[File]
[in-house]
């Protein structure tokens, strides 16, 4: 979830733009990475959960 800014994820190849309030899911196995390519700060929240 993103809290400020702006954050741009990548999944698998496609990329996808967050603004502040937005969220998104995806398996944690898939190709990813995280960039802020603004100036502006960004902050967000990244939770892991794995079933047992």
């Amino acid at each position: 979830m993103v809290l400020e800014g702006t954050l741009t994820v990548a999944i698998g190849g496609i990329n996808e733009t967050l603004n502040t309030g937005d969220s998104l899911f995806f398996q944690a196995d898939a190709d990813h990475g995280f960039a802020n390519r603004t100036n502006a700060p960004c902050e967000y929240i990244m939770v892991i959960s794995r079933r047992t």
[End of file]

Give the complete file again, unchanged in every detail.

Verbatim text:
[in-house]
């Protein structure tokens, strides 16, 4: 979830733009990475959960 800014994820190849309030899911196995390519700060929240 993103809290400020702006954050741009990548999944698998496609990329996808967050603004502040937005969220998104995806398996944690898939190709990813995280960039802020603004100036502006960004902050967000990244939770892991794995079933047992």
């Amino acid at each position: 979830m993103v809290l400020e800014g702006t954050l741009t994820v990548a999944i698998g190849g496609i990329n996808e733009t967050l603004n502040t309030g937005d969220s998104l899911f995806f398996q944690a196995d898939a190709d990813h990475g995280f960039a802020n390519r603004t100036n502006a700060p960004c902050e967000y929240i990244m939770v892991i959960s794995r079933r047992t």